Water service extension will allow growth

City of Gadsden Mayor Sherman Guyton, District 29 Rep. Becky Nordgren, Gadsden Water Works and Sewer Board General Manager Frank Erskidge, City of Gadsden Councilman Ben Reed, Roy Smith and Water Works and Sewer Board employees gathered to mark completion of an 800-foot extension of city water lines on Marjorie Circle in Gadsden.City of Gadsden Mayor Sherman Guyton, District 29 Rep. Becky Nordgren, Gadsden Water Works and Sewer Board General Manager Frank Erskidge, City of Gadsden Councilman Ben Reed, Roy Smith and Water Works and Sewer Board employees gathered to mark completion of an 800-foot extension of city water lines on Marjorie Circle in Gadsden.

By Donna Thornton/News Editor

The City of Gadsden, in partnership with the Etowah County Community Development Committee, witnessed completion of a project that extended a water line 800 feet, opening the door for residential development on Marjorie Circle, just off Brow Drive in District 7.

Mayor Sherman Guyton said construction of four new houses on the circle will begin soon, and there’s every reason to expect more construction to follow. City of Gadsden Councilman Ben Reed said the projections are that 100 new homes will be developed in the area. Reed said it’s estimated that each new home created four permanent jobs, making a development of this size a definite plus for the area.

On hand to mark the completion of the project was District 29 Rep. Becky Nordgren, who supported the awarding of a community development grant, which, combined with some private funds, helped the City of Gadsden to fund the project.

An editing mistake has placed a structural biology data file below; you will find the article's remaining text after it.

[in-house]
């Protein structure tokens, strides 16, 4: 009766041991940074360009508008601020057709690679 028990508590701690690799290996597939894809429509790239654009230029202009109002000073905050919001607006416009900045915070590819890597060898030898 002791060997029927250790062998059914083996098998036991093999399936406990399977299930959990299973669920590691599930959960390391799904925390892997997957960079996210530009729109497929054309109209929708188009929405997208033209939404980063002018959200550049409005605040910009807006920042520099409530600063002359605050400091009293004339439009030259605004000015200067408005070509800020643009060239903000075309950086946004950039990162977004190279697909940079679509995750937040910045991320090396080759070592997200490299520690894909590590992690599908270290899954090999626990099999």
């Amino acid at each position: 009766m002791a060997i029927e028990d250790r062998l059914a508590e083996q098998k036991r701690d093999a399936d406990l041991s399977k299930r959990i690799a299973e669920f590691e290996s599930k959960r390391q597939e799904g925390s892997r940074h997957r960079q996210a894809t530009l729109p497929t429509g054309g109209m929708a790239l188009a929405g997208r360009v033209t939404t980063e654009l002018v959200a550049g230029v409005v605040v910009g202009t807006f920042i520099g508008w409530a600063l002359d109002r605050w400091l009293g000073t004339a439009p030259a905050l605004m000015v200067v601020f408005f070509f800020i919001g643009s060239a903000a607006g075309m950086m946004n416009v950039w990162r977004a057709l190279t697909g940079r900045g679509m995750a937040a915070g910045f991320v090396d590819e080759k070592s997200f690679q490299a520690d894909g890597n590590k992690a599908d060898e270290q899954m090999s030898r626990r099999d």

The expertise of the Gadsden Water Works and Sewer Board, and its labor, was essential in completing the project.

According to Water Works General Manager Frank Eskridge, that expertise was needed. An excavator with a jackhammer was needed to break up rock for the placement of the water lines. Eskridge said the lines needed to be three feet deep, and in same places the type of sandstone found was hard to break up.

Using the jackhammer equipped excavator allowed them to forego blasting in the area. Given the nearby houses on Brow Drive, Eskridge said, water works employees didn’t want to resort to blasting.

Reed said the project and construction of new homes should help curtail the loss of population the city has experienced in recent decades. A number of new affordable homes will be available, he said, for people who want to locate in one of the city’s most scenic areas.

“Development always inspires more development,” Reed said. “The benefits are always greater than the costs.”

 
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